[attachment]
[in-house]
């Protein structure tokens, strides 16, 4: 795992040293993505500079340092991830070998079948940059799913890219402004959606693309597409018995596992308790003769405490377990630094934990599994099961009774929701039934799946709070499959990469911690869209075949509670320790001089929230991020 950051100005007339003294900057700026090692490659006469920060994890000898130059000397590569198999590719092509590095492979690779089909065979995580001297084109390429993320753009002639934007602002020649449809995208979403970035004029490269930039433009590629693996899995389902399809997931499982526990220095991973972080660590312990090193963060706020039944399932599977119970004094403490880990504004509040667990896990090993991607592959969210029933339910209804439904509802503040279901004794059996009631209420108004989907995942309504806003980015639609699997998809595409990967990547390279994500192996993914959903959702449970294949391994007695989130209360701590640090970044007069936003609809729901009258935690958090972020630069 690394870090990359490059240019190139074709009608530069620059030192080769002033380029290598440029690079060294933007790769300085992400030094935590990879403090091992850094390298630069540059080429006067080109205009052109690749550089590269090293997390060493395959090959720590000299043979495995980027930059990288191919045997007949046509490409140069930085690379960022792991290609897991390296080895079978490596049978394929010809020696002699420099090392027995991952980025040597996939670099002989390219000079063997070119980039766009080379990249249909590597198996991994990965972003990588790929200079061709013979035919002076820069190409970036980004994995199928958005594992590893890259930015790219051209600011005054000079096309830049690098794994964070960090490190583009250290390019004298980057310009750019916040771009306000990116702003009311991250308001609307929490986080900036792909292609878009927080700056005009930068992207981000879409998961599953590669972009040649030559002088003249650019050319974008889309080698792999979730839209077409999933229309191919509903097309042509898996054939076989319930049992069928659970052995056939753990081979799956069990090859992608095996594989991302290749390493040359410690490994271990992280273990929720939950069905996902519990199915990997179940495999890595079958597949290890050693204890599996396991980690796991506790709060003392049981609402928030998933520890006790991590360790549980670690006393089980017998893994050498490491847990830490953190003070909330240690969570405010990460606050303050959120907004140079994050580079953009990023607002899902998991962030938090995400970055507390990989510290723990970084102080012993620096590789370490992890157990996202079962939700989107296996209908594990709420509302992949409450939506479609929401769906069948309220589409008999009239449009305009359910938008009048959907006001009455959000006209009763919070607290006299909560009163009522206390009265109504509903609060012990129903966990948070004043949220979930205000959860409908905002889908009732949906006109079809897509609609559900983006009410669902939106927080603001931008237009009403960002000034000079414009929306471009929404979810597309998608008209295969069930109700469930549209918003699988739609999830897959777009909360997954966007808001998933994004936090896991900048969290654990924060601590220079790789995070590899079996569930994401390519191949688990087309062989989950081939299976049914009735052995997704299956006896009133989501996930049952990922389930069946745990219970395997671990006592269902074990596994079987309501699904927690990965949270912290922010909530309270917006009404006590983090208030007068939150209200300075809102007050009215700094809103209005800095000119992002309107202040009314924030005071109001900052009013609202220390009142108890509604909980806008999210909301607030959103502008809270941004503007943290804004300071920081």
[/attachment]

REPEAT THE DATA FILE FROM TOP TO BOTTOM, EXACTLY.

[in-house]
């Protein structure tokens, strides 16, 4: 795992040293993505500079340092991830070998079948940059799913890219402004959606693309597409018995596992308790003769405490377990630094934990599994099961009774929701039934799946709070499959990469911690869209075949509670320790001089929230991020 950051100005007339003294900057700026090692490659006469920060994890000898130059000397590569198999590719092509590095492979690779089909065979995580001297084109390429993320753009002639934007602002020649449809995208979403970035004029490269930039433009590629693996899995389902399809997931499982526990220095991973972080660590312990090193963060706020039944399932599977119970004094403490880990504004509040667990896990090993991607592959969210029933339910209804439904509802503040279901004794059996009631209420108004989907995942309504806003980015639609699997998809595409990967990547390279994500192996993914959903959702449970294949391994007695989130209360701590640090970044007069936003609809729901009258935690958090972020630069 690394870090990359490059240019190139074709009608530069620059030192080769002033380029290598440029690079060294933007790769300085992400030094935590990879403090091992850094390298630069540059080429006067080109205009052109690749550089590269090293997390060493395959090959720590000299043979495995980027930059990288191919045997007949046509490409140069930085690379960022792991290609897991390296080895079978490596049978394929010809020696002699420099090392027995991952980025040597996939670099002989390219000079063997070119980039766009080379990249249909590597198996991994990965972003990588790929200079061709013979035919002076820069190409970036980004994995199928958005594992590893890259930015790219051209600011005054000079096309830049690098794994964070960090490190583009250290390019004298980057310009750019916040771009306000990116702003009311991250308001609307929490986080900036792909292609878009927080700056005009930068992207981000879409998961599953590669972009040649030559002088003249650019050319974008889309080698792999979730839209077409999933229309191919509903097309042509898996054939076989319930049992069928659970052995056939753990081979799956069990090859992608095996594989991302290749390493040359410690490994271990992280273990929720939950069905996902519990199915990997179940495999890595079958597949290890050693204890599996396991980690796991506790709060003392049981609402928030998933520890006790991590360790549980670690006393089980017998893994050498490491847990830490953190003070909330240690969570405010990460606050303050959120907004140079994050580079953009990023607002899902998991962030938090995400970055507390990989510290723990970084102080012993620096590789370490992890157990996202079962939700989107296996209908594990709420509302992949409450939506479609929401769906069948309220589409008999009239449009305009359910938008009048959907006001009455959000006209009763919070607290006299909560009163009522206390009265109504509903609060012990129903966990948070004043949220979930205000959860409908905002889908009732949906006109079809897509609609559900983006009410669902939106927080603001931008237009009403960002000034000079414009929306471009929404979810597309998608008209295969069930109700469930549209918003699988739609999830897959777009909360997954966007808001998933994004936090896991900048969290654990924060601590220079790789995070590899079996569930994401390519191949688990087309062989989950081939299976049914009735052995997704299956006896009133989501996930049952990922389930069946745990219970395997671990006592269902074990596994079987309501699904927690990965949270912290922010909530309270917006009404006590983090208030007068939150209200300075809102007050009215700094809103209005800095000119992002309107202040009314924030005071109001900052009013609202220390009142108890509604909980806008999210909301607030959103502008809270941004503007943290804004300071920081």